- Author: Jeannette E. Warnert
The Sustainable Groundwater Management Act (SGMA) is a revolutionary law that will have profound impacts on the state's agriculture industry, however, it also leaves out many implementation details, according to Michael Kiparsky, director of the Wheeler Water Institute at UC Berkeley. Kiparsky authored the article Unanswered questions for implementation of the Sustainable Groundwater Management Act, which was published online by California Agriculture journal.
"SGMA is unprecedented, hugely impactful and a work in progress," Kiparsky said in a videotaped keynote presentation at the 2nd International Groundwater and Agriculture Conference in June 2016. The California Agriculture article is based on his remarks at the conference.
Kiparsky said SGMA defines sustainable management as avoidance of six specific undesirable results:
- Lowering of groundwater levels
- Reduction in groundwater storage
- Seawater intrusion
- Water quality degradation
- Land subsidence
- Impacts on beneficial uses of interconnected surface waters
SGMA relies on local control, with an "enforcement backstop" provided by the State Water Resources Control Board. New local entities called groundwater sustainability agencies (GSAs) will implement SGMA.
In the article, the author outlined what he considers the 7 most important unknowns about California's water future under SGMA.
- Governance. Decisions about governance and institutional design are being made now, so immediate attention to this question is imperative, he said.
- Translating sustainability goals into practice. "In many of the 127 groundwater basins governed by SGMA, the status quo is simply unsustainable," Kiparsky said. "The amount and patterns of groundwater use will need to change."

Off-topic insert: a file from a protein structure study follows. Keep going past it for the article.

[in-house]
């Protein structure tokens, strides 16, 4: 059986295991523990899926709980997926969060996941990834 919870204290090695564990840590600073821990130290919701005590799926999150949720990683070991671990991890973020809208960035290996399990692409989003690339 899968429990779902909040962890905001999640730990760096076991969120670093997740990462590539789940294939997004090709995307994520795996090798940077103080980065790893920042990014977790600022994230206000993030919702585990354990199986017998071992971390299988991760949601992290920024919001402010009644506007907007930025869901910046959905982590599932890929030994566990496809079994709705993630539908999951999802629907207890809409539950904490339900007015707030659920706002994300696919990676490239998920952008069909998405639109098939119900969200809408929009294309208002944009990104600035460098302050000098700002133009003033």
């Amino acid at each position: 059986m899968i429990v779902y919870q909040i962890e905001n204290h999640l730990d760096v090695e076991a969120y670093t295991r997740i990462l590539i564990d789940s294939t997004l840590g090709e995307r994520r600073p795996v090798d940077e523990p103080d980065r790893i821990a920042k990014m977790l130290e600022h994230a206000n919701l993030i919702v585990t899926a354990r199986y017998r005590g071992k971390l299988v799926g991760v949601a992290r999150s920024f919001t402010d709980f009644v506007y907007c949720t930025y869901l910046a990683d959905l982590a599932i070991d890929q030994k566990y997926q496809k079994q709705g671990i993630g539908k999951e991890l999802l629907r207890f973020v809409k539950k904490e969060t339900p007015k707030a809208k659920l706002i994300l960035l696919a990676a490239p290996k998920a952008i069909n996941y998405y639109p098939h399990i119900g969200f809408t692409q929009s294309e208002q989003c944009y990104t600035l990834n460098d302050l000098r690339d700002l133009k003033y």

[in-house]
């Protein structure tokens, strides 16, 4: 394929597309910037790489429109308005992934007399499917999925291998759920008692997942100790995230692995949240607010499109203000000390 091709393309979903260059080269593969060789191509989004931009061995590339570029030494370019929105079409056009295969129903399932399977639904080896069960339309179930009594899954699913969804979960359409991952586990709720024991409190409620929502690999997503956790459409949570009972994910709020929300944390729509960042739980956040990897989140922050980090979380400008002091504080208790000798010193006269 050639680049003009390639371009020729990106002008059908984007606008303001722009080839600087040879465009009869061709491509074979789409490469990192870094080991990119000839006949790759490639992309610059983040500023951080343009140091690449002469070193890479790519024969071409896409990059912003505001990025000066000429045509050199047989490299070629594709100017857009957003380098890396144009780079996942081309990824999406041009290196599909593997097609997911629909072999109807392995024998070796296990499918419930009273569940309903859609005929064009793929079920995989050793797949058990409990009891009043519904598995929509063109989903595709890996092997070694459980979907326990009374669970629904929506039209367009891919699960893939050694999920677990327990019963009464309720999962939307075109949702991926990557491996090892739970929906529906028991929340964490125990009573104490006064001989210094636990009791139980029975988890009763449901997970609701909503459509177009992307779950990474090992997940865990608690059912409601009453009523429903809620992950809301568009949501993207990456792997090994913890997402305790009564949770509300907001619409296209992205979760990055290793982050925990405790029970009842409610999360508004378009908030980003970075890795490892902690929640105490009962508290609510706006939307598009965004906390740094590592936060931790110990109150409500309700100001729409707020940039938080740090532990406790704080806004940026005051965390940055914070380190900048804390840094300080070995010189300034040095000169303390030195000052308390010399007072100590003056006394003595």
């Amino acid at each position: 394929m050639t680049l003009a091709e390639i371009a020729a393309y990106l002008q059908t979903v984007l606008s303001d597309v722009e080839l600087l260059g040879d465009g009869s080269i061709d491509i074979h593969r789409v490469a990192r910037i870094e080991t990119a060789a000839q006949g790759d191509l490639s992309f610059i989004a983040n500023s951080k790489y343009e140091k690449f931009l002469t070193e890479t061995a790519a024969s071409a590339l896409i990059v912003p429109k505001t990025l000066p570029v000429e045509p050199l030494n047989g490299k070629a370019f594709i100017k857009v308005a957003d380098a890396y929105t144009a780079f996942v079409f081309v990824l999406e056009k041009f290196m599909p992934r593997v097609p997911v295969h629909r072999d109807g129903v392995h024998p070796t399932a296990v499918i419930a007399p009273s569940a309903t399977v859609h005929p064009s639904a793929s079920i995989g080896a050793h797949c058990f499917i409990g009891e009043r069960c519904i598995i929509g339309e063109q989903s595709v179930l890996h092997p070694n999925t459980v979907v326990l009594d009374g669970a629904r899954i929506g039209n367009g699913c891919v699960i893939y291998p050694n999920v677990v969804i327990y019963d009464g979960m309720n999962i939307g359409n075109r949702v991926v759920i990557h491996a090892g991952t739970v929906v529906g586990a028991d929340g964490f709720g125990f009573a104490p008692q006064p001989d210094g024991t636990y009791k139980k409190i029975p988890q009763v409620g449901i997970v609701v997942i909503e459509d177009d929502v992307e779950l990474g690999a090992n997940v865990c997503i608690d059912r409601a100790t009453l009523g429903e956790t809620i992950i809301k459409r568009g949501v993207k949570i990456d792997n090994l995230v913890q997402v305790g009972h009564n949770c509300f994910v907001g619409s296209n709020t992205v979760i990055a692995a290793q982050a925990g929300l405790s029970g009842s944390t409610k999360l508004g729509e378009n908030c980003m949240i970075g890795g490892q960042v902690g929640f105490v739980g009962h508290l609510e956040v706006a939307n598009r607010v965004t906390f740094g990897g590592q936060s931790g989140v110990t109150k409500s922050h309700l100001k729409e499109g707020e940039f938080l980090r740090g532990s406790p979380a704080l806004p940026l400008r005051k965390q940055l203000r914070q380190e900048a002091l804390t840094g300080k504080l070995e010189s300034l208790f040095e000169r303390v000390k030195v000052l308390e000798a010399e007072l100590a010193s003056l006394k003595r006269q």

- Groundwater-surface water interactions. "Many groundwater users are expecting to augment water supplies by buying water within the basins or outside. Markets can be excellent tools for efficiency," he said.
- The role of markets. "Whether and how GSAs can design effective and fair markets as part of their efforts to achieve sustainability will be quite fascinating to observe," Kiparsky said.
- The role of data. SGMA empowers, but does not require, GSAs to collect groundwater extraction data from individual wells. The law requires only aggregated extraction data to be shared and reported to the state.
- The role of the State Water Board. Serving as "backstop" enforcement to the GSAs is a new role for the Board. "We don't know how it will approach the role in practice," Kiparsky said.
- "Significant and unreasonable." SGMA calls to avoid significant and unreasonable impacts, but it doesn't define the meaning of "significant and unreasonable." GSAs will need to define the terms themselves.
Kiparsky ended his article on a positive note with examples of research projects already underway aimed at helping meet the goals of SGMA legislation.
"Both projects illustrate how SGMA already is forcing and enabling creative thinking," Kiparsky said. "This type of creative thinking will be critical for California to implement SGMA successfully and transform from a national laggard in groundwater management into an international leader."
California Agriculture journal is the peer-reviewed research journal of UC Agriculture and Natural Resources.